Geothermal desalination is an experimental process under development for the production of fresh water using heat energy extracted from underground rocks. Claimed benefits of this method of desalination are that it requires less maintenance than reverse osmosis membranes and that the primary energy input is from geothermal heat, which is a low-environmental-impact source of energy.
Around 1995, several entrepreneurs came together with an idea to use geothermal water directly as a source for desalination. The experiment was moved to northern Nevada. It was moderately successful, and was a proof of concept. The developers, Adjunct Professor Ronald A. Newcomb, have designed a series of prototypes.
The Consortium is tasked by its Director of Operations, Adj. Professor Ronald A. Newcomb with exercising a value-added collaboration with stakeholders on projects where there is a well defined benefit to mankind and the environment by such collaboration and to consider increased values in sustainability options, alterations and improvements.
No active member of a Consortium group draws salary from the State or the University for this work nor is the Consortium paid for its work by the project owners nor does it receive equity in the projects since the groups are comprised mostly of persons with direct involvement or who perceive some other benefit to participation in the collaboration.
The goal of the Consortium is to coordinate various stakeholders and interests in the projects, consider various implementation options and strategies that reduce the environmental impact of the project or technology and/or enhance and benefit the environment through the implementation of sustainable design systemically throughout the project development and implementation stages.
It does this by inclusive relationships with stakeholders and individuals who may or may not be involved with the companies, consultants, projects, or development but who offer their expertise through ICATS to help ensure successful projects with environmental impacts that are reduced, or, at times, and where possible, improve environments where they are implemented. (The two current project fit this category.)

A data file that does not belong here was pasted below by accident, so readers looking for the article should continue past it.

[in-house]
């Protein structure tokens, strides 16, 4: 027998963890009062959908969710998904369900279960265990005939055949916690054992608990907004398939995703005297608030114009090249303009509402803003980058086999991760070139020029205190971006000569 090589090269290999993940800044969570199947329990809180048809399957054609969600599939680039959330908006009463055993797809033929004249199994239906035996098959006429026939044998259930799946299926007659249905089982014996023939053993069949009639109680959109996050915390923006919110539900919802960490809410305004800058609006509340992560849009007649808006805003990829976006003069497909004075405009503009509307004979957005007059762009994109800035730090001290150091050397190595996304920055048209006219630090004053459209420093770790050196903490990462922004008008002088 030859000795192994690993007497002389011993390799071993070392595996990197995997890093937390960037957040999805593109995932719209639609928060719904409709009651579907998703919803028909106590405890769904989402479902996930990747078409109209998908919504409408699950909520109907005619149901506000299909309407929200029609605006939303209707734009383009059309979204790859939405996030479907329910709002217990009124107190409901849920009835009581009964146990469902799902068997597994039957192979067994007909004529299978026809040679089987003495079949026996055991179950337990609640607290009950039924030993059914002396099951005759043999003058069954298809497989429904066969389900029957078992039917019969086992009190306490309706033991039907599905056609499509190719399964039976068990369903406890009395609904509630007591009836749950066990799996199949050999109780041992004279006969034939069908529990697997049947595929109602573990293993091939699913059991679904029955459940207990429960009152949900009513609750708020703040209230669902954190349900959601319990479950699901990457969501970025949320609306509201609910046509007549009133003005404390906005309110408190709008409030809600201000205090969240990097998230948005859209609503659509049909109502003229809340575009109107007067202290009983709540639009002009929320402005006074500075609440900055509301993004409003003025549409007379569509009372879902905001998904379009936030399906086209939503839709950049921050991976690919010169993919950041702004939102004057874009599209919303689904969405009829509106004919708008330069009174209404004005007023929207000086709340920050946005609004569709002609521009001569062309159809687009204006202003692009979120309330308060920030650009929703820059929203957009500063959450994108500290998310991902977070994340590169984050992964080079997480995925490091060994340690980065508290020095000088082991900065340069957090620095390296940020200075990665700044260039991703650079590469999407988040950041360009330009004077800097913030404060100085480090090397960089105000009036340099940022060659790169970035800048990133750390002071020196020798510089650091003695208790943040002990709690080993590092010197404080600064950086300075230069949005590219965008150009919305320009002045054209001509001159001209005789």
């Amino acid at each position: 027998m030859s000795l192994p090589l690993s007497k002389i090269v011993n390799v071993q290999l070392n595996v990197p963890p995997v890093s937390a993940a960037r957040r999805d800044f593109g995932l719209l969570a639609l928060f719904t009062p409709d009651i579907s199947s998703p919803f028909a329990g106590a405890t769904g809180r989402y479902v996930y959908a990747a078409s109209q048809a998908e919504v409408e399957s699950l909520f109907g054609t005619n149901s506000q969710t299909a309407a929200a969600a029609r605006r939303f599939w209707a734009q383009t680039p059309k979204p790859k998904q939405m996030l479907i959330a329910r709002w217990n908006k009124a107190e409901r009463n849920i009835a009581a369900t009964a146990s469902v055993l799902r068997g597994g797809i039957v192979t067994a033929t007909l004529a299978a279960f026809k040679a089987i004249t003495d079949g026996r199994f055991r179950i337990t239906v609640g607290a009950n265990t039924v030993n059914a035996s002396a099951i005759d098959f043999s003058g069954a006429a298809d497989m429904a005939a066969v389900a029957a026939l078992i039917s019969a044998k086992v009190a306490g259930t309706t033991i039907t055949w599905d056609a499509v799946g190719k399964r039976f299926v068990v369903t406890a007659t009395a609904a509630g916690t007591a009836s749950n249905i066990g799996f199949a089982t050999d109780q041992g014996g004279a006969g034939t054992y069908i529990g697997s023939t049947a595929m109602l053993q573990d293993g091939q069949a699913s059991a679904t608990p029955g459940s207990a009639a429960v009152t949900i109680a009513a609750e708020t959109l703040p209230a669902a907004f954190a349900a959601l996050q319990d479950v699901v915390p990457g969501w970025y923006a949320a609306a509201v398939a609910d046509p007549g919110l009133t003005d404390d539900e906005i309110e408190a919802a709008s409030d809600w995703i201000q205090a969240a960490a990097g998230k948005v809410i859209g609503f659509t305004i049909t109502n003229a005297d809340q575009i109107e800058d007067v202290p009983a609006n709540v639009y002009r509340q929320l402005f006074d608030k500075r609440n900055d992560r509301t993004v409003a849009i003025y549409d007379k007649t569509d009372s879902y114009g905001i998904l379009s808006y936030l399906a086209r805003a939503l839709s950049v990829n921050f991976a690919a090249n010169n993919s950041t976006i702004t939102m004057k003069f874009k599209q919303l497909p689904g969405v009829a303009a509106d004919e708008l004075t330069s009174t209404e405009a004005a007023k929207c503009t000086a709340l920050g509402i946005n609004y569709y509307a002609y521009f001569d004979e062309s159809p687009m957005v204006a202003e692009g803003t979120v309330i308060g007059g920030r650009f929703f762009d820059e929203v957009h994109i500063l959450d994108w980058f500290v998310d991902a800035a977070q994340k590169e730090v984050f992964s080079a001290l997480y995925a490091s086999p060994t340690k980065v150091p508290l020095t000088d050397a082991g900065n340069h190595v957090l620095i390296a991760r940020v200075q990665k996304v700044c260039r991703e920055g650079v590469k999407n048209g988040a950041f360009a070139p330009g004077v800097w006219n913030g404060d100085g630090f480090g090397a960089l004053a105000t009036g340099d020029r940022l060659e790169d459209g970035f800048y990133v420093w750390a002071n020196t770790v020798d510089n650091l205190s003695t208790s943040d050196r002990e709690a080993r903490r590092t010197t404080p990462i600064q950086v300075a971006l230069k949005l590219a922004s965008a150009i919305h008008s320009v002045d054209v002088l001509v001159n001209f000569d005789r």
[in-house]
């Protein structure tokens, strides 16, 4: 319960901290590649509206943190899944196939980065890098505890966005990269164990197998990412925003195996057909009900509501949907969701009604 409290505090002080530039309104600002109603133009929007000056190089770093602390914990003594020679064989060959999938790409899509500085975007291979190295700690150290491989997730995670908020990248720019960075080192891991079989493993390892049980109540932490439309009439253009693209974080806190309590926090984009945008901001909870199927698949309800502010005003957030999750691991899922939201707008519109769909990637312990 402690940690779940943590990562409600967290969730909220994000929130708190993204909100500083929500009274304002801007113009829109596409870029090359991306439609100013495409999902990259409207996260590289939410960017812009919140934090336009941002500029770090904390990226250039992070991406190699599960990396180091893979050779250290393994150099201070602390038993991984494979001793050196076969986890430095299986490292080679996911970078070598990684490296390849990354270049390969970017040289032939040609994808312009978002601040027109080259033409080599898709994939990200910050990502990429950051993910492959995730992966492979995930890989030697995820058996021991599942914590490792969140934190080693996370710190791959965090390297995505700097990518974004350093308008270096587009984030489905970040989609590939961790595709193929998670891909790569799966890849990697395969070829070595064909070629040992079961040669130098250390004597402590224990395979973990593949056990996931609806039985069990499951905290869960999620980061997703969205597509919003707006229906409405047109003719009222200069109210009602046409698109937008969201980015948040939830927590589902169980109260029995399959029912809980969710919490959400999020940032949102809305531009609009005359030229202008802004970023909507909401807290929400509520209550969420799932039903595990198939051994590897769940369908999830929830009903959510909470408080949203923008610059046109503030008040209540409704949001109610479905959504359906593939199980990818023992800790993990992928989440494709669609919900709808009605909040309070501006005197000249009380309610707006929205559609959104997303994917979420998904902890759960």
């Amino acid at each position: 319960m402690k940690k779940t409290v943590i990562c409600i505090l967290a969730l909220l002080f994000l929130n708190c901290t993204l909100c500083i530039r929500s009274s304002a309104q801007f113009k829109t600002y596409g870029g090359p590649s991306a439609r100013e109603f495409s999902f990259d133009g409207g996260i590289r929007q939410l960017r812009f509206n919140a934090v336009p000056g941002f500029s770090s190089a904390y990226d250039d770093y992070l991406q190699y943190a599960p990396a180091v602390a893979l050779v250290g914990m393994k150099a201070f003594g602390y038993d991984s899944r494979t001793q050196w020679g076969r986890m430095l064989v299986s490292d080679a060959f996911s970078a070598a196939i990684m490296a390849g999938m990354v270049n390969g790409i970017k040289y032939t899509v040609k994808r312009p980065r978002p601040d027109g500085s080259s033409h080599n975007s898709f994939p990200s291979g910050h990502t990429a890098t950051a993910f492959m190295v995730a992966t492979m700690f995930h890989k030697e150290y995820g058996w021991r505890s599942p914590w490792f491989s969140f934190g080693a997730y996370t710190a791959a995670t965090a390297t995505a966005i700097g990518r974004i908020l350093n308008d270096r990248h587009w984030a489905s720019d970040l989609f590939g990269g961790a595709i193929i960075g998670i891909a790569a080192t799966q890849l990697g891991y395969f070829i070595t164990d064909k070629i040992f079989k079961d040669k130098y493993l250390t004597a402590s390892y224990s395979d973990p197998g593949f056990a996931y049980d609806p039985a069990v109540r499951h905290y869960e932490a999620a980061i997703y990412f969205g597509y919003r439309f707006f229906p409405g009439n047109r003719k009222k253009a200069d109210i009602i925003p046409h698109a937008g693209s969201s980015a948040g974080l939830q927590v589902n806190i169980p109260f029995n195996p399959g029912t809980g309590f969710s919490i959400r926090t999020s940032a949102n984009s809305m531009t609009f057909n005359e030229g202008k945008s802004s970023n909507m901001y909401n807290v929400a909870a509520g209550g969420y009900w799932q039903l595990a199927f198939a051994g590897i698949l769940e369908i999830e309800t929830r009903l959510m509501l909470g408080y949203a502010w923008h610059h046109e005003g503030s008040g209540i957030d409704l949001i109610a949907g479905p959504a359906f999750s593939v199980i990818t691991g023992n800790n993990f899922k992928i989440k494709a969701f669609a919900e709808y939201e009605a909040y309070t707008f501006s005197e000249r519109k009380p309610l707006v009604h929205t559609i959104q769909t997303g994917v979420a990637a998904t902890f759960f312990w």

Consortium members are individuals with interest in and/or are stakeholders in the Consortium’s specific projects in some manner, which, at times may mean direct involvement with involved companies, or act merely in an advisory capacity because of the potential impact of a technology or its implementation.
Consortium membership is voluntary and by invitation only, and we attempt to include major stakeholders in the Consortium discussion groups. The members list (top navigation bar) refers to the members and companies in which they are involved. The Consortium plays only an advisory role and exercises no direct authority in projects per se, though individuals in the various discussion groups may.
Many new technologies can benefit the environment if implemented in environmentally wise manners being mindful of the synoptic level of impact, that is, when considering the long-reaching effects both in the physical distance (the normal usage of the term ‘synoptic’) and in the depth of impact on the environment when viewed as a highly ordered and homeostatic system that involves various aspects from the earth’s crustal and tectonic systems, to the overt geographic and topographic systems, to biological systems and their response to stimulus ranging from soils to solar irradiance.
Considering the full impact of any given project or technology allows for adjustments that benefit all, usually improving the project’s overall impact and profits. We believe in stewardship, both of the economics of business, and of the environment in which we all live and breathe. These concepts need not be mutually exclusive.